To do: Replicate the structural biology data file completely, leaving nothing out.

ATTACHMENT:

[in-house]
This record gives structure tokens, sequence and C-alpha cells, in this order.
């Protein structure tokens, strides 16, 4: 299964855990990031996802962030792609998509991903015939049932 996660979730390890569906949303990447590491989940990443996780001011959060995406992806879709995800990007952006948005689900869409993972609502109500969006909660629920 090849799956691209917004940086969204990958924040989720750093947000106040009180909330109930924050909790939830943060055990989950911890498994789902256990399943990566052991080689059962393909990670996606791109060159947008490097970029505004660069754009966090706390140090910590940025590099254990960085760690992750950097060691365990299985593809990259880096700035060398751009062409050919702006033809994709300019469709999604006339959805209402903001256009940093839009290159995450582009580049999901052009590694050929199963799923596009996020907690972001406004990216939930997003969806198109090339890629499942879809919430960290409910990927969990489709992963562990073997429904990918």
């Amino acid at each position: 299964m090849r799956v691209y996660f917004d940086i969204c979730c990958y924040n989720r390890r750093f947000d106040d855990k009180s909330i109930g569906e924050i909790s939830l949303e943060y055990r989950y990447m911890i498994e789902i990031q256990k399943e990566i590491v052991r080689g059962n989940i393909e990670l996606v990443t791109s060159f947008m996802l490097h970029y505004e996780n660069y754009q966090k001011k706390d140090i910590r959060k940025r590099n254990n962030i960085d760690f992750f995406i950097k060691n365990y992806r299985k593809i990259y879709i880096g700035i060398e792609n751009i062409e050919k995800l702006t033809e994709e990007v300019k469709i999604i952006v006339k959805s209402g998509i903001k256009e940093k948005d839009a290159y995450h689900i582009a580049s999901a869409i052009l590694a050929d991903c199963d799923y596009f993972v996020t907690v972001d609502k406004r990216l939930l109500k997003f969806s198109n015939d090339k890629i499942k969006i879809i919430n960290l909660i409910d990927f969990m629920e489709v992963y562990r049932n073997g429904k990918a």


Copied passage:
[in-house]
This record gives structure tokens, sequence and C-alpha cells, in this order.
């Protein structure tokens, strides 16, 4: 299964855990990031996802962030792609998509991903015939049932 996660979730390890569906949303990447590491989940990443996780001011959060995406992806879709995800990007952006948005689900869409993972609502109500969006909660629920 090849799956691209917004940086969204990958924040989720750093947000106040009180909330109930924050909790939830943060055990989950911890498994789902256990399943990566052991080689059962393909990670996606791109060159947008490097970029505004660069754009966090706390140090910590940025590099254990960085760690992750950097060691365990299985593809990259880096700035060398751009062409050919702006033809994709300019469709999604006339959805209402903001256009940093839009290159995450582009580049999901052009590694050929199963799923596009996020907690972001406004990216939930997003969806198109090339890629499942879809919430960290409910990927969990489709992963562990073997429904990918």
């Amino acid at each position: 299964m090849r799956v691209y996660f917004d940086i969204c979730c990958y924040n989720r390890r750093f947000d106040d855990k009180s909330i109930g569906e924050i909790s939830l949303e943060y055990r989950y990447m911890i498994e789902i990031q256990k399943e990566i590491v052991r080689g059962n989940i393909e990670l996606v990443t791109s060159f947008m996802l490097h970029y505004e996780n660069y754009q966090k001011k706390d140090i910590r959060k940025r590099n254990n962030i960085d760690f992750f995406i950097k060691n365990y992806r299985k593809i990259y879709i880096g700035i060398e792609n751009i062409e050919k995800l702006t033809e994709e990007v300019k469709i999604i952006v006339k959805s209402g998509i903001k256009e940093k948005d839009a290159y995450h689900i582009a580049s999901a869409i052009l590694a050929d991903c199963d799923y596009f993972v996020t907690v972001d609502k406004r990216l939930l109500k997003f969806s198109n015939d090339k890629i499942k969006i879809i919430n960290l909660i409910d990927f969990m629920e489709v992963y562990r049932n073997g429904k990918a």